Jennifer Estall turned the tables by demonstrating that glucagon actually makes the liver more attuned to insulin signalling.
Glucagon—the hormone that causes blood sugar to rise—was commonly believed to have the opposite effect of insulin in controlling diabetes. Jennifer Estall, professor in the Faculty of Medicine at Université de Montréal and researcher at the Montréal Clinical Research Institute (IRCM), turned the tables by demonstrating that glucagon actually makes the liver more attuned to insulin signalling, which lowers blood sugar when it's too high.
In non-diabetics, the pancreas interacts with the liver by producing glucagon and insulin. When the pancreas releases glucagon (when the body fasts at night, for example), the liver understands that it must use its glucose reserves and produce more, if necessary. When the pancreas releases insulin, the liver recognizes that it must stop generating glucose.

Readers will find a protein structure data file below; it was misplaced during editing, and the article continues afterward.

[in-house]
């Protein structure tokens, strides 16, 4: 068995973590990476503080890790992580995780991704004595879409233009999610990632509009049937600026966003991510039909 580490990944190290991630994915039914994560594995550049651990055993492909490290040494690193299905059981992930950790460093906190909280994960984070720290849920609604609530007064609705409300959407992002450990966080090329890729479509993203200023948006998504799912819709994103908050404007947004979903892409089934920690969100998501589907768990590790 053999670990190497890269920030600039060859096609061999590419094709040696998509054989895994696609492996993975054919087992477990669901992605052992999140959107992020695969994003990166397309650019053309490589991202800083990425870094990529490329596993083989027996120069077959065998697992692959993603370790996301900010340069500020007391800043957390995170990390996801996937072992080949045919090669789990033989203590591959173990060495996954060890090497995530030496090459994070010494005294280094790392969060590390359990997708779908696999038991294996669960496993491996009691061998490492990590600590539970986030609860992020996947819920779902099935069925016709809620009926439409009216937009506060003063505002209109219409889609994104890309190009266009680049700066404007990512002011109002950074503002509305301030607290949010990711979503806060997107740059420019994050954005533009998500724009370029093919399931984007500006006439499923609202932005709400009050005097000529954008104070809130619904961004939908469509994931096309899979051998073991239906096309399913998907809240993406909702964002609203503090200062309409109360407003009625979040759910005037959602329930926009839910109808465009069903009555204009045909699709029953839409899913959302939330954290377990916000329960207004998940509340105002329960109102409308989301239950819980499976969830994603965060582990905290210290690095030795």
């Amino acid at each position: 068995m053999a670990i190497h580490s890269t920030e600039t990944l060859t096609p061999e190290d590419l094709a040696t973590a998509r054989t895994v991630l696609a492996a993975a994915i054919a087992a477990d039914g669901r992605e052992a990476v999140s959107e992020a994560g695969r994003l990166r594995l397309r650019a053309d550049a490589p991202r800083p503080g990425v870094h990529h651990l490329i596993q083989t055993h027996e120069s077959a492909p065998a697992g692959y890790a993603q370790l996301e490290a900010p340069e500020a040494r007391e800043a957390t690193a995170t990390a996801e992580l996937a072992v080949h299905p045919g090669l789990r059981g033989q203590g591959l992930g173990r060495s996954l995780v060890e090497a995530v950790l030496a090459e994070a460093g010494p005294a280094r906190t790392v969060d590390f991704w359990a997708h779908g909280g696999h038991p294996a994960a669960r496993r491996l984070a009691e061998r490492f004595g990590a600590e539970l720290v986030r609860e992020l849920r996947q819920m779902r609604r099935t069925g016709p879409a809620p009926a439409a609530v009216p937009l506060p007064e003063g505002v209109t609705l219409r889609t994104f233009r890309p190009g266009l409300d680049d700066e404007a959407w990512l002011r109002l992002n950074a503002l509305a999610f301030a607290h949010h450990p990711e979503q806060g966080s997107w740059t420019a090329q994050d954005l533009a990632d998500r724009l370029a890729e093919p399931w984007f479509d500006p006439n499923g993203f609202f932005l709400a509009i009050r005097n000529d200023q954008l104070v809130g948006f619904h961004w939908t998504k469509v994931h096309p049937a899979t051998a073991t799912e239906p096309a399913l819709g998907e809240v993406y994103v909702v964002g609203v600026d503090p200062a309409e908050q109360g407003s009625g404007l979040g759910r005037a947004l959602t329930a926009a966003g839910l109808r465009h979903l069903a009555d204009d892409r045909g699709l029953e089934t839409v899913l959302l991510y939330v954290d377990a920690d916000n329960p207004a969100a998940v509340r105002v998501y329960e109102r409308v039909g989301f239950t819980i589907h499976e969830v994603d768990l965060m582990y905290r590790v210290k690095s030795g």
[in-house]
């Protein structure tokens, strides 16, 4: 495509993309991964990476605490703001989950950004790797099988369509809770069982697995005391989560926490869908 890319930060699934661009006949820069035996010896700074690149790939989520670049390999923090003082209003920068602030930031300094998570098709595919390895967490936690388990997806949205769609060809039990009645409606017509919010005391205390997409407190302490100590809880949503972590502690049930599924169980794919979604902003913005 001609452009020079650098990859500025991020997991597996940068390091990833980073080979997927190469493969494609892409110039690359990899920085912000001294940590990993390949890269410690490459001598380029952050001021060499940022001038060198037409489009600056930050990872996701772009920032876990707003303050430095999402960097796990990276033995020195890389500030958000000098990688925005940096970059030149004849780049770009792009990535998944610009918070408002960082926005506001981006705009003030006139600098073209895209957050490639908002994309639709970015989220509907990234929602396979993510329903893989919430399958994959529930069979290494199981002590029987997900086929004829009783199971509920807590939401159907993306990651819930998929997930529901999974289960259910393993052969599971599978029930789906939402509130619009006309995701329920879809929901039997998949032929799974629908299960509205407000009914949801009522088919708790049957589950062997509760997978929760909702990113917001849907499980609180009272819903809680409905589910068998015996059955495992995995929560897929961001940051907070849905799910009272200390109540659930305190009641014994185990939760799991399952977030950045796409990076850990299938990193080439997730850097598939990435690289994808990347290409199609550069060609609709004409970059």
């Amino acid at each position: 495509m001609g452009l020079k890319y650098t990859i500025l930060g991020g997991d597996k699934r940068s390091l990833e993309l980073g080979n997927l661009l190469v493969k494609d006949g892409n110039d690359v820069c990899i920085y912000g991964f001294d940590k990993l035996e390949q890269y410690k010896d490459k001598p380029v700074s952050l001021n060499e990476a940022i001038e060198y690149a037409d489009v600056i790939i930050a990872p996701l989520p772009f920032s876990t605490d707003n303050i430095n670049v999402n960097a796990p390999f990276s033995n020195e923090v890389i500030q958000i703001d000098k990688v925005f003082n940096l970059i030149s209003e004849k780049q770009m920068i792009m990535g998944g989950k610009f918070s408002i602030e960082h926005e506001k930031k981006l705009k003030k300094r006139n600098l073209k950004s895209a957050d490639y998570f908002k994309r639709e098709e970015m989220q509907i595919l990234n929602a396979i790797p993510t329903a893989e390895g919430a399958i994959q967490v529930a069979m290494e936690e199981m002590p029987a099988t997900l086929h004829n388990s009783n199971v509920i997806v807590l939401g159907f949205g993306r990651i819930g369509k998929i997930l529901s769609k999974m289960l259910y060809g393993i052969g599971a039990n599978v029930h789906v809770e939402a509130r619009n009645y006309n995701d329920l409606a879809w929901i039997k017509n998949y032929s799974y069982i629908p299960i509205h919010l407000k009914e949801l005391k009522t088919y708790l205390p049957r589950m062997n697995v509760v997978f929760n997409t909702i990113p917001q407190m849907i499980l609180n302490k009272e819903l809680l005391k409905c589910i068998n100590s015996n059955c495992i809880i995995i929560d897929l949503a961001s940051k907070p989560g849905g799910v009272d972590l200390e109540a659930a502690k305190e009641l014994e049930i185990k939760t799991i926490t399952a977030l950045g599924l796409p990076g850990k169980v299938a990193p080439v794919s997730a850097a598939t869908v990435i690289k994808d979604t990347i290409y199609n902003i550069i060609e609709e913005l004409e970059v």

In people with type 1 diabetes, the pancreas no longer secretes insulin. In people with type 2 diabetes, the body does not respond well to insulin and, eventually, the pancreas produces less. To lower their blood sugar levels, patients with type 1 diabetes and some with type 2 diabetes must inject insulin throughout the day. It was thought that glucagon, which the pancreas can still produce, hindered the insulin. Jennifer Estall demonstrated that glucagon does not lead to higher blood levels in mice when it activates a protein that causes the liver to react more quickly in the presence of insulin. Her research underscores the importance of gaining a better understanding of how glucagon works as an ally—and not an adversary—in controlling diabetes.